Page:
2:50pm: Dipoto revealed in an appearance on 710 ESPN Radio today that Sheffield has been diagnosed with a mild flexor strain in his left forearm but also a Grade 2 oblique strain (Twitter link via 710’s Shannon Drayer). The oblique injury is the more significant of the two, and based on the fact that it’s a Grade 2 strain, it seems fair to expect Sheffield to be absent from the Seattle rotation for a rather notable chunk of time. Even less-severe Grade 1 oblique strains can sideline players for around a month at a time.
10:20am: After slipping a few games below .500 in mid-June, the Mariners have rallied back with a 14-7 showing that has them three games over .500, at 45-42. That still places them nine games back in a tough AL West, but they’re only three and a half games down in the Wild Card standings. Seattle has looked like one of the many teams whose deadline trajectory could very well be determined by how the team fares in its next 10 games or so, but manager Scott Servais suggested in an appearance on MLB Network Radio on SiriusXM that he expects the front office to operate as buyers (Twitter link, with audio).
“We’ve got a ton of prospect capital, and we’ve got young players in our system — our minor league system has improved so much,” Servais told hosts Mike Ferrin and Jim Duquette. “…Our Major League team is moving in the right direction, so the possibility to add players to help this year and to help going forward is really important for us. I’m sure [GM Jerry Dipoto] and [assistant GM] Justin Hollander are talking to everybody out there and seeing what they can do to better us now and then also take a look into 2022 and beyond.”
Asked about specific areas of need, Servais said with a chuckle that “every manager out there says he needs more pitching.” While that was something of a tongue-in-cheek comment, the rotation is a fairly obvious area of focus if Dipoto and the front office do indeed look to add to the roster. The Mariners have received solid results from Yusei Kikuchi, Justin Dunn, offseason signing Chris Flexen and top prospect Logan Gilbert, but on the whole, their starters are 23rd in the Majors with a 4.76 ERA.
Opening Day starter Marco Gonzales missed more than a month with a forearm injury and hasn’t looked like himself when healthy enough to take the mound. The typically steady left-hander has posted a career-worst nine percent walk rate, which has been exacerbated by the fact that he’s been one of MLB’s most homer-prone pitchers in 2021 (2.29 HR/9).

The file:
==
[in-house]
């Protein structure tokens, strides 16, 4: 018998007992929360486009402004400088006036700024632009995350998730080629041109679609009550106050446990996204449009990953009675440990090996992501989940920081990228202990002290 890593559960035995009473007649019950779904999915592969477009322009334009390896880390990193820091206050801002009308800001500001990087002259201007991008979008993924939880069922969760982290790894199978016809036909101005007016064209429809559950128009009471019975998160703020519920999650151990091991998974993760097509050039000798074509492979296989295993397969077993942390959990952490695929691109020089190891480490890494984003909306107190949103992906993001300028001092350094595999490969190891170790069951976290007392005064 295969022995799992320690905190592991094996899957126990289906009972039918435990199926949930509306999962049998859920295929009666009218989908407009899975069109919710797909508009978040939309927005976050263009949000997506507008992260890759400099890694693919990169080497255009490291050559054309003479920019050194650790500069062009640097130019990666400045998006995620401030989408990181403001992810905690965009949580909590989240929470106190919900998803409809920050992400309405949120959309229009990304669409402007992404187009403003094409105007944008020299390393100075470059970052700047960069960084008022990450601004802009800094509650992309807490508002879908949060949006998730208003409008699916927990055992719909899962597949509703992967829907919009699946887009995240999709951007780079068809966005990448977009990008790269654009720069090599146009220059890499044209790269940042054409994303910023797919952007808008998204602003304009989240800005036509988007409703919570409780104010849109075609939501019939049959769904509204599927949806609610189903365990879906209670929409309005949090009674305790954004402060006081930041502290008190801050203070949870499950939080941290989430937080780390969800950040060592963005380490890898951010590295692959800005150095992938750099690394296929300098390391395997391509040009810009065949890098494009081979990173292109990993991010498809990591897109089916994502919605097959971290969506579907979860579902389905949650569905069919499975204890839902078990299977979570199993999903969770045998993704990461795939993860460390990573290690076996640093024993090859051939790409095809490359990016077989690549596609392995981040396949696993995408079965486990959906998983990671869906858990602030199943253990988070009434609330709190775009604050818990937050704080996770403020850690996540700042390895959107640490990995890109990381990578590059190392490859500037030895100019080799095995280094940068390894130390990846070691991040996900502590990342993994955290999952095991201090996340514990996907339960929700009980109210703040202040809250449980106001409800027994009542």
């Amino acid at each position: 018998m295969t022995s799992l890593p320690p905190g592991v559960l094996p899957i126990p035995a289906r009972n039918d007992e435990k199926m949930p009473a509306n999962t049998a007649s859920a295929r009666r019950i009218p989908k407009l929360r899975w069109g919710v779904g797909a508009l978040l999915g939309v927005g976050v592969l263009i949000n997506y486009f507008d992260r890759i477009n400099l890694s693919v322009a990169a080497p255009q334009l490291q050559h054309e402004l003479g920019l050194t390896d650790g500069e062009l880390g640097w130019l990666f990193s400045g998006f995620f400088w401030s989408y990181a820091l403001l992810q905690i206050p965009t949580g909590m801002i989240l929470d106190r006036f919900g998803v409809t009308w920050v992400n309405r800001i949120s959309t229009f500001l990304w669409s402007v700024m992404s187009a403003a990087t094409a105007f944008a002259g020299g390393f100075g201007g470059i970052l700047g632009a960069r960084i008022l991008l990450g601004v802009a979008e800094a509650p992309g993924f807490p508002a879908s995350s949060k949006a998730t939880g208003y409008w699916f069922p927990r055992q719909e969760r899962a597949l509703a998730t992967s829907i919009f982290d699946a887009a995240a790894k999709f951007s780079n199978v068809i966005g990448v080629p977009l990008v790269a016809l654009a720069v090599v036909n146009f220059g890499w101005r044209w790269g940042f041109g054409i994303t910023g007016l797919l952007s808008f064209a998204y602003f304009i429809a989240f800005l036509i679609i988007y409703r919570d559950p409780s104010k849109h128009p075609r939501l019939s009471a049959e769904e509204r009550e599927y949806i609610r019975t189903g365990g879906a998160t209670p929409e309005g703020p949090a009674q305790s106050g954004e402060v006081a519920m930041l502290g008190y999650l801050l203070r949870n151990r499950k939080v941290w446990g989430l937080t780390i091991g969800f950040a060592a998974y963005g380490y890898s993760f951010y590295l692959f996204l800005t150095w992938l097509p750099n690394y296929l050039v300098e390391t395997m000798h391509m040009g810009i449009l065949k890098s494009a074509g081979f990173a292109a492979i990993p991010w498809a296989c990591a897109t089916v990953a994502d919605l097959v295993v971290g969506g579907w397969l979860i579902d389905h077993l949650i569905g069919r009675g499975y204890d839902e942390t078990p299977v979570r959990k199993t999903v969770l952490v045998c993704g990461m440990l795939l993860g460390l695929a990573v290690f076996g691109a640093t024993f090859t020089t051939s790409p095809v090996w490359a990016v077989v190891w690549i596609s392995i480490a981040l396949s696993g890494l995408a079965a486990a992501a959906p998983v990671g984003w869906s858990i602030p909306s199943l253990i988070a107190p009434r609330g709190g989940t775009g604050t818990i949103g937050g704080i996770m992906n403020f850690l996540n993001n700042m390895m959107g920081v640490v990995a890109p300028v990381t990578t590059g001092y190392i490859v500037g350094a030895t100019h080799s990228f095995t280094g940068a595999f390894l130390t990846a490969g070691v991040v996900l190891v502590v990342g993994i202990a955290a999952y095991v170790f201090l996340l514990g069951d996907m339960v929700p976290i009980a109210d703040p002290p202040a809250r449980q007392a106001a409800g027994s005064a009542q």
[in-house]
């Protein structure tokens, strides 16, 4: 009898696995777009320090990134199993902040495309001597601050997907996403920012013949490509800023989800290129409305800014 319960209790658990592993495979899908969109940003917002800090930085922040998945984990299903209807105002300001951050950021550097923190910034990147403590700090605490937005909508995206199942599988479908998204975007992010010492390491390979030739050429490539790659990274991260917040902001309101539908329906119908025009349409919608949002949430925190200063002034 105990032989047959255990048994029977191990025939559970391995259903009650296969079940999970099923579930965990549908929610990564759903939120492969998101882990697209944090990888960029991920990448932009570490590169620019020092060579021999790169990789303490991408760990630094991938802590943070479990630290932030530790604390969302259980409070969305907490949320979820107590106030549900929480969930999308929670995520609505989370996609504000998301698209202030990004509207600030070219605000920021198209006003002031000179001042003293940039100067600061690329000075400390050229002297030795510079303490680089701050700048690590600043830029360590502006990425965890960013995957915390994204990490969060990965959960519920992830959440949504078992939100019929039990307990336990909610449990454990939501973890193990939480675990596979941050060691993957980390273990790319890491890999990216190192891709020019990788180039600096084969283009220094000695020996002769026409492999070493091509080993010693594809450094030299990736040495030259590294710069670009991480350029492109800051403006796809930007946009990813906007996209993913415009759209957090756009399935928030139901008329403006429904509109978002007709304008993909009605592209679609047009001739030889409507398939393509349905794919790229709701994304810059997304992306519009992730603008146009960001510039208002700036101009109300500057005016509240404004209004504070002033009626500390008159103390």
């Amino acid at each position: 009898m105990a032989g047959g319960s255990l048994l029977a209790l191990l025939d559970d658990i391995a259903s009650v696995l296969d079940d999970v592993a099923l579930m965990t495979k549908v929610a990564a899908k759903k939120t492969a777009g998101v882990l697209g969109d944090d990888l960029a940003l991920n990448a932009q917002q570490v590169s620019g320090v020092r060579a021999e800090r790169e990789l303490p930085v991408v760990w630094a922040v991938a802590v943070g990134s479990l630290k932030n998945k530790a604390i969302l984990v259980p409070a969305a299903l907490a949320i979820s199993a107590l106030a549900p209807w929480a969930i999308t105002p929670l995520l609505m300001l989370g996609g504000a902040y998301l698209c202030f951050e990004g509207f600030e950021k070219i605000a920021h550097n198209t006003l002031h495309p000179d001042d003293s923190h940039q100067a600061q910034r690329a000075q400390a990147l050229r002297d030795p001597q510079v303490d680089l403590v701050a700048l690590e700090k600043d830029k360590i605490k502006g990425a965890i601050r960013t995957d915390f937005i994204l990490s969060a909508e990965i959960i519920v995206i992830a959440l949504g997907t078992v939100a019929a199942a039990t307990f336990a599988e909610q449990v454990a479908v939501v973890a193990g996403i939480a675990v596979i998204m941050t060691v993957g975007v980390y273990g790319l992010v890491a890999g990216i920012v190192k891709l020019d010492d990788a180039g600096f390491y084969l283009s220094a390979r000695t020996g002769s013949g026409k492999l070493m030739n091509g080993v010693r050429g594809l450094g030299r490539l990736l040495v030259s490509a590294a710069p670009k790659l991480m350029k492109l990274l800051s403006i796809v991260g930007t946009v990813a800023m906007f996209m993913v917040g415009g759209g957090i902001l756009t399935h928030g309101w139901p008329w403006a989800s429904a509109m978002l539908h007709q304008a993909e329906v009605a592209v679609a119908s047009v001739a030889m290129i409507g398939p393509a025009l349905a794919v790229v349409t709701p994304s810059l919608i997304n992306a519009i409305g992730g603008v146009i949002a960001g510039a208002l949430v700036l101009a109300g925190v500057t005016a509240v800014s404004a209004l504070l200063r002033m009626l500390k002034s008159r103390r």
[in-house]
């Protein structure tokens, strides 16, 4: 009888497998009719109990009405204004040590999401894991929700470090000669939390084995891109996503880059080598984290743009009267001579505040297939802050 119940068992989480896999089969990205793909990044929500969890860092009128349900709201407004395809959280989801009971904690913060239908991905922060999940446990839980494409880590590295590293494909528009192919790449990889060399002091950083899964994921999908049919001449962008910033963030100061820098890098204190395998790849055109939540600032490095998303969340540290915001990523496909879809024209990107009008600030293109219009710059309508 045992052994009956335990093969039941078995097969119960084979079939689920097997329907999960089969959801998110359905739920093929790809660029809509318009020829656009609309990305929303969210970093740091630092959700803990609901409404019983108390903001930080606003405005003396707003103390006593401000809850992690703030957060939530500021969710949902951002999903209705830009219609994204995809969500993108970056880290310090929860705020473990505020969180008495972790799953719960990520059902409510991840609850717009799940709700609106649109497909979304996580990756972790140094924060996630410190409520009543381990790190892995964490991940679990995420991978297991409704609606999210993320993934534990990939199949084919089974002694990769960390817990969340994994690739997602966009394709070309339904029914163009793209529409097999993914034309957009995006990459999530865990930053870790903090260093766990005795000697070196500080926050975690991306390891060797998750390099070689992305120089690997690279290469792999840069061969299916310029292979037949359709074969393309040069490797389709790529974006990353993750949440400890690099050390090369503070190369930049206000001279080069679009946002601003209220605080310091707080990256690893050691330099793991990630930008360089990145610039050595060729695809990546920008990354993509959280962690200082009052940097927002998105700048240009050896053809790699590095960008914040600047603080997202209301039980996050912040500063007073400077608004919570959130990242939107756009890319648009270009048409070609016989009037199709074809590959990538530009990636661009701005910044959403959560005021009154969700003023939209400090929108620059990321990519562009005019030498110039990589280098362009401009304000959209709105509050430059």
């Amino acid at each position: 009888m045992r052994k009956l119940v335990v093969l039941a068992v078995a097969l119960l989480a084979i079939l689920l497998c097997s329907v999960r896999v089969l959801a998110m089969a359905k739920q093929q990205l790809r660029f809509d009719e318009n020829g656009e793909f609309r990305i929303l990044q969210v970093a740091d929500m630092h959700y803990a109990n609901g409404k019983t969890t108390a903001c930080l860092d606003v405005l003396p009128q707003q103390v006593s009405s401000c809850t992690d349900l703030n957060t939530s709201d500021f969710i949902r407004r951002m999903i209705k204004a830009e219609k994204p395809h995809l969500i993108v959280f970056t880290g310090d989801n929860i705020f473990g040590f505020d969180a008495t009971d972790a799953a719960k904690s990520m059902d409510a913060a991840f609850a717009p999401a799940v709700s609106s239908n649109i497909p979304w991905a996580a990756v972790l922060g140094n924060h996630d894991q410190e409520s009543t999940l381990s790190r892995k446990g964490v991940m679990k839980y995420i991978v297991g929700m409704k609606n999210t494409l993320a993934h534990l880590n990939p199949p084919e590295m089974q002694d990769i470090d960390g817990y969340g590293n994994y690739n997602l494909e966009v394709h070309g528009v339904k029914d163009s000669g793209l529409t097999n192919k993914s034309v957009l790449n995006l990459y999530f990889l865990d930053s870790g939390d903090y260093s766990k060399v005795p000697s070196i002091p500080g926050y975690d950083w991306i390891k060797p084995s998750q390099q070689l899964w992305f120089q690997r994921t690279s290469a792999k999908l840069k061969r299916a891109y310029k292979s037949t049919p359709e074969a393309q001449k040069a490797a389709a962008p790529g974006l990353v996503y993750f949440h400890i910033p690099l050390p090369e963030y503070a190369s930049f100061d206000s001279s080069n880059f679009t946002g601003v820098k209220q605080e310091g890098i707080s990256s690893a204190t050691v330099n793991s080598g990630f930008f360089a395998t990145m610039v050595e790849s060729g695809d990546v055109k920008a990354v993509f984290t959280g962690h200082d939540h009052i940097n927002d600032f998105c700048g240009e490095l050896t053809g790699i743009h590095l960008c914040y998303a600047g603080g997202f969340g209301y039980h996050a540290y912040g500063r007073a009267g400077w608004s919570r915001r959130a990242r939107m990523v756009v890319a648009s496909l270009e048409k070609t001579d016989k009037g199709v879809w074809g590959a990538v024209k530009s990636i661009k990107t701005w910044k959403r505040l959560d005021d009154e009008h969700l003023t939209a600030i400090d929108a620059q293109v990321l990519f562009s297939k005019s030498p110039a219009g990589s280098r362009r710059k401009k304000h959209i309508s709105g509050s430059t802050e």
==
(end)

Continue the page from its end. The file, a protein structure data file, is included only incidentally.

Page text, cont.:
Fellow left-hander Justus Sheffield, meanwhile, has recently struggled through a brutal stretch — a slump that looks all the more alarming after the Mariners announced last night that he was headed to the injured list with a forearm strain of his own. No timetable for the southpaw’s return was provided.
The 25-year-old Sheffield pitched to a 4.17 ERA and 3.97 FIP from Opening Day 2020 through June 3 of this season and looked to be settling in as a reliable member of the Seattle rotation. But over his past five starts, Sheffield has managed only 19 1/3 innings and been hammered for 24 runs on 33 hits (seven homers) and 12 walks. His velocity hasn’t dipped in that time, but it’s still the worst stretch of his young career — one that’s ballooned his 2021 ERA to 6.48 in short order.
Looking long-term, the Mariners have some high-end arms still on the way. Recent first-rounders George Kirby and Emerson Hancock were both drafted as polished college arms, but they’re currently pitching at Class-A Advanced and aren’t immediate options to help round out the MLB group. The Mariners have some depth options in Triple-A — Robert Dugger is already on the 40-man roster — but they’ve also lost a lot of their depth to injuries. Dunn is currently on the IL with a shoulder strain. James Paxton’s return to Seattle lasted just 1 1/3 innings before he required Tommy John surgery. Righty Ljay Newsome also went down with a UCL tear, and lefty Nick Margevicius underwent thoracic outlet surgery earlier in the year.
Given that slate of injuries and new concerns surrounding Sheffield, it’d only be natural for the Mariners to look for some help on the trade market. And while that’ll be especially likely if they remain within arm’s reach of a postseason berth, the Mariners are the type of team that could look to add longer-term pieces to their MLB group even if they begin to fall back in the standings. Servais foreshadowed as much when mentioning “[taking] a look into 2022 and beyond” — a nod to the possibility of acquiring a pitcher with multiple years of club control remaining.
Regardless of how the Mariners finish in the standings this year, the offseason expectation will be that they’re going to start adding to the roster via free agency and trades. Much of the team’s young core has either emerged in the big leagues already or will do so over the next calendar year. Acquiring a pitcher with multiple years of club control would only serve to jumpstart that process for Dipoto & Co.
Then again, as Ryan Divish of the Seattle Times points out, there’s at least some degree of uncertainty surrounding the organization’s top decision-maker himself. Dipoto is in the final season of a three-year contract right now and has yet to sign a new deal. Divish reports that the Mariners have “floated” the idea of a one-year extension for the 2022 season, which would give Dipoto a chance to finish off his rebuild and ownership the chance to take a look at a more finished product, so to speak.
For the time being, however, Dipoto is approaching a pivotal trade deadline with no guarantee he’ll still be at the helm this coming offseason. It’s still possible that ownership will get something done this month — Dipoto’s last three-year extension was signed in early July, 2018 — but it’s not clear whether there’s been any formal offer made.